A third new health feature, which does require Series 4, won’t turn up until later this year. It is the FDA-cleared app that will let you take an electrocardiogram or ECG from your wrist. ECGs measure the timing and strength of the electrical signals that keep your heart pumping.
You’ll activate the ECG feature by placing your finger on the digital crown. Electrodes are built into the digital crown and back sapphire crystal. According to Apple, the process takes about 30 seconds, after which the ECG will classify your heart rhythm as either normal (sinus rhythm) or irregular (atrial fibrillation).
I question how this will work with real people in the real world. Will there be a high incidence of false positives? Will consumers even understand the results? The onus is on Apple to make this simple and to explain it in terms that won’t freak watch wearers out. A waveform will be sent to the Health app on your iPhone, which you can share as a PDF with your doctor.
There’s also controversy about the value of the ECG screens themselves, but I’ll leave that debate for now to medical professionals.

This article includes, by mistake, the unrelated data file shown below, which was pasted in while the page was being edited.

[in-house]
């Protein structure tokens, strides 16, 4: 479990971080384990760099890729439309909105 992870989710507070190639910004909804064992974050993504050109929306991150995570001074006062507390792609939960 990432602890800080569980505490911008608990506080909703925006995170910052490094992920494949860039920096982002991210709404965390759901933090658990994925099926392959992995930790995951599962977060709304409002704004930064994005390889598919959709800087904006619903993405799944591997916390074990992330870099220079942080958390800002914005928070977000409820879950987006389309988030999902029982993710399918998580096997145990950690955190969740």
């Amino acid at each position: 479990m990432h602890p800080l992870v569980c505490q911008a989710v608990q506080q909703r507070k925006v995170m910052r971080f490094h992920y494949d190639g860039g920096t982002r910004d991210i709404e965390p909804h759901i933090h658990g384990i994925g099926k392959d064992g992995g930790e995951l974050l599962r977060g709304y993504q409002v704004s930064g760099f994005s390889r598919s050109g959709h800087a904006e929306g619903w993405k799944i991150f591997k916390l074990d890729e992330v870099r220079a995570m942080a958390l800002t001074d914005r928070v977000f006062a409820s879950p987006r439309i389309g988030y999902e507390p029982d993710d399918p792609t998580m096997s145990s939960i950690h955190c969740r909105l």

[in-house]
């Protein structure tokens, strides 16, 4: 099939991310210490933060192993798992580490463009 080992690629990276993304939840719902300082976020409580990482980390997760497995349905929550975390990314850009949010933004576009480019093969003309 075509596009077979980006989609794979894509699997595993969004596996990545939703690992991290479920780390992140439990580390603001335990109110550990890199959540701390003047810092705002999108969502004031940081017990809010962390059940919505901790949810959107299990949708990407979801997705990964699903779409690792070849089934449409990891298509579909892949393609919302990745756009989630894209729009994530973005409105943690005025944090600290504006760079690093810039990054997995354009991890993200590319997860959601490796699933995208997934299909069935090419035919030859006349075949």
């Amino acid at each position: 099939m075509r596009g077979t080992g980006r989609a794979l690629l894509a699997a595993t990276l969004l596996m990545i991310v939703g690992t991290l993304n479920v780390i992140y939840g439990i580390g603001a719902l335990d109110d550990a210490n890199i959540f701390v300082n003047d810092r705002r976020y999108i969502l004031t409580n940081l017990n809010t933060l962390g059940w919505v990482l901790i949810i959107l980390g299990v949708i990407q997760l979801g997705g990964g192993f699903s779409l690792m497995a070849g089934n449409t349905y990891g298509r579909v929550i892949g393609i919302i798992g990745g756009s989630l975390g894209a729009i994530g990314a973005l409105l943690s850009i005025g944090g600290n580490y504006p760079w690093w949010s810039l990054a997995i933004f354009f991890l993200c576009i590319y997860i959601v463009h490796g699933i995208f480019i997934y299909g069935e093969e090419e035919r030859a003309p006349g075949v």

While the aforementioned health features are important and even potential lifesavers, I suspect most would-be Series 4 buyers or upgraders are looking to the basic features that have been at the core of the Apple Watch since day one: tracking fitness workouts, glancing at notifications, paying for stuff through Apple Pay.
Aside from the new health features, one reason I’m seriously thinking about an upgrade comes with an edge-to-edge display that provides more than 30 percent extra screen real estate, whether you opt for the bigger 44mm case or the 40mm version. On a modest size screen, 30 percent is a lot, and the payoff for consumers comes with larger text and bigger buttons (again, a potential boon for older people).
The new watch feels zippier, too; there’s an updated processor. The speaker is considerably louder, as well, a benefit when you’re listening to Siri or communicating via the new Walkie-Talkie app that arrived with watchOS 5. The Walkie-Talkie app – each person presses an onscreen button on their respective watch screens to talk – might come in handy when it is better to convey something by voice rather than text.